Host genetic factors are thought to modulated the severity of disease caused by infection with the 2009 H1N1 pandemic influenza virus (H1N1pdm09). The human CCR5 gene encodes a cytokine receptor important for cell-mediated immune response against H1N1pdm09. A 32-bp polymorphic deletion in the coding sequence of CCR5, the so-called CCR5Δ32 allele, segregates in populations of European ancestry with a frequency of 8-15%. A high proportion of CCR5Δ32 heterozygotes was reported in a sample of white Canadian critically-ill H1N1pdm09 infected subjects, suggesting an association with disease severity.
We recruited 29 H1N1pdm09 infected subjects from Southern Europe (mostly Italians) with a wide clinical spectrum of disease symptoms; the sample included 7 subjects who developed acute respiratory distress syndrome requiring extracorporeal membrane oxygenation. The CCR5Δ32 variant was genotyped in all subjects.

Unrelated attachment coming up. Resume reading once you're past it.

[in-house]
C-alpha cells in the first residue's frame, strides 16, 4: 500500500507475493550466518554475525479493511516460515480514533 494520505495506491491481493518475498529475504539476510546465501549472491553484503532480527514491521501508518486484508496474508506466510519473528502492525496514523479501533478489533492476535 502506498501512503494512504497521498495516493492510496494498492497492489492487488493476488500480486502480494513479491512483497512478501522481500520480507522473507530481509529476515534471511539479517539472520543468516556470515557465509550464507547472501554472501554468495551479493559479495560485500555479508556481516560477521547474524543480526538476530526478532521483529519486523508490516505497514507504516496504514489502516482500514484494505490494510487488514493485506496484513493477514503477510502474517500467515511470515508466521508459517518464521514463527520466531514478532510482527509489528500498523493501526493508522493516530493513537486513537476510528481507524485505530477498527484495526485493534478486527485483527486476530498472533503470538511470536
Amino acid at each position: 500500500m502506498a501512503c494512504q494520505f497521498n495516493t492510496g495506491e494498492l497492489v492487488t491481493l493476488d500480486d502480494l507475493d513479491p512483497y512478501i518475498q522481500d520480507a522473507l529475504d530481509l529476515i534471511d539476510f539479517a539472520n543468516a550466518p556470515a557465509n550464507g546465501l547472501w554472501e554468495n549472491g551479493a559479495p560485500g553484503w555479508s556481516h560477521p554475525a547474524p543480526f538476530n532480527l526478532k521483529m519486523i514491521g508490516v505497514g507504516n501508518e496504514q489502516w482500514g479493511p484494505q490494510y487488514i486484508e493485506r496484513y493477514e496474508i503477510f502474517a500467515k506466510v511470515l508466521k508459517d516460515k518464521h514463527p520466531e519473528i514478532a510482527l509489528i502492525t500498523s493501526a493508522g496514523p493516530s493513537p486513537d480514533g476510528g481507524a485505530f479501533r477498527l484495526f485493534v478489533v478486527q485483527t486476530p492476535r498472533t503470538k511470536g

The CCR5Δ32 allele was found in one single subject, who developed a very mild form and was not hospitalized.
The CCR5Δ32 allele was not found to be associated with the risk of H1N1pdm09 infection or with a severe disease course.